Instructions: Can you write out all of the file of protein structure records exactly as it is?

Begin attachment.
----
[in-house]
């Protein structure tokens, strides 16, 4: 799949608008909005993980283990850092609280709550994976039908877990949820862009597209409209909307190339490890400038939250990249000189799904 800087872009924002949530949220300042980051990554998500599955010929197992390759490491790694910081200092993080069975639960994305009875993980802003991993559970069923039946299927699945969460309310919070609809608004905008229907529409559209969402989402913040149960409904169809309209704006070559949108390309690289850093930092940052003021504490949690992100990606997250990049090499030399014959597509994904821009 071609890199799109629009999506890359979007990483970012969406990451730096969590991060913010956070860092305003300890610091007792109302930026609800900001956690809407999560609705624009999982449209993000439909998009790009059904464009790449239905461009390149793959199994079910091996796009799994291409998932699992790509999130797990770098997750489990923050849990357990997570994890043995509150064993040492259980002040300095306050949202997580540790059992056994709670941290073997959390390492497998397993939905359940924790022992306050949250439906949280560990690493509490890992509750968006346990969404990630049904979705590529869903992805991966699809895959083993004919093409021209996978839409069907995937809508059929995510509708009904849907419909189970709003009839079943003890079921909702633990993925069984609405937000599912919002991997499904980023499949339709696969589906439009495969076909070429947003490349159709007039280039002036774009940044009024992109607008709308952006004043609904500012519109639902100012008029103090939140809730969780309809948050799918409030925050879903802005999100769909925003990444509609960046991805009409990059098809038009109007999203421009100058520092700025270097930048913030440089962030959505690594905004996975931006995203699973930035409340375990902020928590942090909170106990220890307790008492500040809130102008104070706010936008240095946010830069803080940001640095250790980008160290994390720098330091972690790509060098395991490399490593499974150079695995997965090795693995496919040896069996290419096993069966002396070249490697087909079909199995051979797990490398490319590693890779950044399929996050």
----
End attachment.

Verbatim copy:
[in-house]
């Protein structure tokens, strides 16, 4: 799949608008909005993980283990850092609280709550994976039908877990949820862009597209409209909307190339490890400038939250990249000189799904 800087872009924002949530949220300042980051990554998500599955010929197992390759490491790694910081200092993080069975639960994305009875993980802003991993559970069923039946299927699945969460309310919070609809608004905008229907529409559209969402989402913040149960409904169809309209704006070559949108390309690289850093930092940052003021504490949690992100990606997250990049090499030399014959597509994904821009 071609890199799109629009999506890359979007990483970012969406990451730096969590991060913010956070860092305003300890610091007792109302930026609800900001956690809407999560609705624009999982449209993000439909998009790009059904464009790449239905461009390149793959199994079910091996796009799994291409998932699992790509999130797990770098997750489990923050849990357990997570994890043995509150064993040492259980002040300095306050949202997580540790059992056994709670941290073997959390390492497998397993939905359940924790022992306050949250439906949280560990690493509490890992509750968006346990969404990630049904979705590529869903992805991966699809895959083993004919093409021209996978839409069907995937809508059929995510509708009904849907419909189970709003009839079943003890079921909702633990993925069984609405937000599912919002991997499904980023499949339709696969589906439009495969076909070429947003490349159709007039280039002036774009940044009024992109607008709308952006004043609904500012519109639902100012008029103090939140809730969780309809948050799918409030925050879903802005999100769909925003990444509609960046991805009409990059098809038009109007999203421009100058520092700025270097930048913030440089962030959505690594905004996975931006995203699973930035409340375990902020928590942090909170106990220890307790008492500040809130102008104070706010936008240095946010830069803080940001640095250790980008160290994390720098330091972690790509060098395991490399490593499974150079695995997965090795693995496919040896069996290419096993069966002396070249490697087909079909199995051979797990490398490319590693890779950044399929996050």